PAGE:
As noted in previous posts,1 I spoke this past weekend on a panel at the Open Science Summit, held at the Computer History Museum in Mountain View, California. My panel’s topic was “The Future (the End?) of ‘Intellectual Property.'” The video for our panel is now up, here and here, and below. My talk, “IP and the New Mercantilism,” is first, and lasts about the first 19 minutes. The slideshow I used (but did not show the audience) is also below.
My original title was “IP and the New Mercantilism,” but I think a better title is “Property and Science: The Twin Pillars of Prosperity and Civilization–versus Patent and Copyright.”
As I noted in previous posts (Open Science versus Intellectual Property and Kinsella on Panel at Open Science Summit), this is a fascinating and promising movement/group that is devoting a great deal of attention to how IP affects science (for more on the OSS, see The Open Science Shift, Xconomy; Open science: a future shaped by shared experience, The Guardian; footage from last year’s summit is available on the OSS Youtube channel).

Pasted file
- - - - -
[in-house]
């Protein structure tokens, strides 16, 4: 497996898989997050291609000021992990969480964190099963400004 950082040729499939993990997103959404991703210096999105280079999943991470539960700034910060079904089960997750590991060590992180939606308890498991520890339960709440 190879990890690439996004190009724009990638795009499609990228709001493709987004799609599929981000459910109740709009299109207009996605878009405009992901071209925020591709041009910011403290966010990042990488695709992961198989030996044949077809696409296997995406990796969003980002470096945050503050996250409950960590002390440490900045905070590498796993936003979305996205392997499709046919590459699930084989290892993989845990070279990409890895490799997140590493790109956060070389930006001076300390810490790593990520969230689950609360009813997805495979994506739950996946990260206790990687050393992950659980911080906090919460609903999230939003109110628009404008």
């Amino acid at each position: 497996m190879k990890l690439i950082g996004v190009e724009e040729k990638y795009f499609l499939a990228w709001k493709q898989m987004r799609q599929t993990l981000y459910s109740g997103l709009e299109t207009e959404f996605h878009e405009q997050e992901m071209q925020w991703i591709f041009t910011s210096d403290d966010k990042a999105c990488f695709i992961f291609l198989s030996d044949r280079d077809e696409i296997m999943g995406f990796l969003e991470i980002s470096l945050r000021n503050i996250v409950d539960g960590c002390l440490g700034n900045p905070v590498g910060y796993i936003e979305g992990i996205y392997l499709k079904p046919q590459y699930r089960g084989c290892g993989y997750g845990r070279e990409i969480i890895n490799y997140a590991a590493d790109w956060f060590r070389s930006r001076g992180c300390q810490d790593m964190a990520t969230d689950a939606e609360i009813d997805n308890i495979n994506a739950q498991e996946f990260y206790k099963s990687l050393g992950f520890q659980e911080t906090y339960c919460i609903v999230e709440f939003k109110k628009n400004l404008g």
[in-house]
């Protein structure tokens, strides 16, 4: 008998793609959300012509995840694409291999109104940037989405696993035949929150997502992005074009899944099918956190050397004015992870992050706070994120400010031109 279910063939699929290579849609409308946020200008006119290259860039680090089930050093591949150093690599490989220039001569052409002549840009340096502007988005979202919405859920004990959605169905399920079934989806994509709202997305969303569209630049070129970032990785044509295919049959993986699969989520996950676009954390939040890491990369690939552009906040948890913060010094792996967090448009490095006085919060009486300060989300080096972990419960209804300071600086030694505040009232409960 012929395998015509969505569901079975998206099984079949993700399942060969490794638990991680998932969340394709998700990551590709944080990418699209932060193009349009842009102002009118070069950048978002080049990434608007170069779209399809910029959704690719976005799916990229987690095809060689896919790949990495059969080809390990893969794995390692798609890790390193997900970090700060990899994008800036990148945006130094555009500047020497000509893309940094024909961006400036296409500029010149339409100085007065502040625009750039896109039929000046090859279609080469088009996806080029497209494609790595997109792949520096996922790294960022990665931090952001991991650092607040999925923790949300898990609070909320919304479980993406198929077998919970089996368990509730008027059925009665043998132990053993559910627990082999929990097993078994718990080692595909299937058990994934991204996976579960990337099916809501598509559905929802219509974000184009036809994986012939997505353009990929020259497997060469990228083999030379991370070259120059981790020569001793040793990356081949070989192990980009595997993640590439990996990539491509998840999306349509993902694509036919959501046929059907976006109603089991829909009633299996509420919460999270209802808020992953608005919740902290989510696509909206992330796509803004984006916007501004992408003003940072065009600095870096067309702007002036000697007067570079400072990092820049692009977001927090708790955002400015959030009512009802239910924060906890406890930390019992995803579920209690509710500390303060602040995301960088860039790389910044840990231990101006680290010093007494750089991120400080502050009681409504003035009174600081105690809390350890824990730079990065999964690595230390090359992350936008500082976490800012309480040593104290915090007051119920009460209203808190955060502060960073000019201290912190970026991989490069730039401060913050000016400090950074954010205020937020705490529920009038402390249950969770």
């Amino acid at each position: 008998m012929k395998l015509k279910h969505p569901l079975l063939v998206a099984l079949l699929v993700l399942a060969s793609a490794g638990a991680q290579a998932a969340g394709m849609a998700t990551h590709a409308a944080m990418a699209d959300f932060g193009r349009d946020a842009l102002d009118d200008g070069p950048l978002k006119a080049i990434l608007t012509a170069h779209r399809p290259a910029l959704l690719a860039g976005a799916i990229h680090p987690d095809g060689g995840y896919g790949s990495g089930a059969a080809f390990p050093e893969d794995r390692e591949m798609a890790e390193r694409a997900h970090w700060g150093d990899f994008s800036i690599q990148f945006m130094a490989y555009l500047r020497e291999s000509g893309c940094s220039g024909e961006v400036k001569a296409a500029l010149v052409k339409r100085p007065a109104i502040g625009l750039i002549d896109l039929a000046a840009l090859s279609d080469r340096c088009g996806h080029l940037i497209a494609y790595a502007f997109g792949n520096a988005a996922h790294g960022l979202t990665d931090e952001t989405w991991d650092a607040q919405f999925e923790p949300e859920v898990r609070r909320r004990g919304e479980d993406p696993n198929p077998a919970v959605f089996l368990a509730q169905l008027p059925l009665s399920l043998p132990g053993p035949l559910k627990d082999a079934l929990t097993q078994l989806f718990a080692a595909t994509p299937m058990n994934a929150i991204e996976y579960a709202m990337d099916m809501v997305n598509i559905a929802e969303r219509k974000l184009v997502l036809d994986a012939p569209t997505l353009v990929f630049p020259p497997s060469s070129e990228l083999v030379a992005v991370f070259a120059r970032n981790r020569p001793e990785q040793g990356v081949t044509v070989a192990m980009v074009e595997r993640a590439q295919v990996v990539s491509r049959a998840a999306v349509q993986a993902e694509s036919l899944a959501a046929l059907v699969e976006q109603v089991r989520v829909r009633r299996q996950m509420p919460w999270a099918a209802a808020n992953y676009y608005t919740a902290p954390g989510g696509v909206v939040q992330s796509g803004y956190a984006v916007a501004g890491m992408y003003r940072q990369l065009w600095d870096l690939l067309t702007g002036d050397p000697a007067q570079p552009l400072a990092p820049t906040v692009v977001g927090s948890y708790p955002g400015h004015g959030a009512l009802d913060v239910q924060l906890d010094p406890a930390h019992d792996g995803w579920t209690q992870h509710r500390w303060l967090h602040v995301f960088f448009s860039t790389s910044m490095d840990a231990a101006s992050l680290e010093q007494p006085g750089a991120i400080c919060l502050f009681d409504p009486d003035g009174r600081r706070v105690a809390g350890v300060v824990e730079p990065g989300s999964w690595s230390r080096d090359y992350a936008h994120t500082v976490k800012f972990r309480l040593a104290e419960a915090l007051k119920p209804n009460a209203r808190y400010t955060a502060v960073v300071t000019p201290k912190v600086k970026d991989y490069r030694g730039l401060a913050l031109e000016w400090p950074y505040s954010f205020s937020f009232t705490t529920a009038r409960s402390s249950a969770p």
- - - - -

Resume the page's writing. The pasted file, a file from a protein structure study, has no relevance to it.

In fact a good deal of the Opening Session of the 2010 Open Science Summit was devoted to IP horror stories and ways in which it interferes with science and the spread of knowledge (go to about 8:20 for the beginning of this discussion).
For a related talk, “Science is a Private Good – Or: Why Government Science is Wasteful” (video; audio; and below) delivered at the Fifth Annual Meeting of the Property and Freedom Society in Bodrum, Turkey,2 by Terence Kealey, a biochemist at the University of Buckingham and author of Sex, Science and Profits and The Economic Laws of Scientific Research.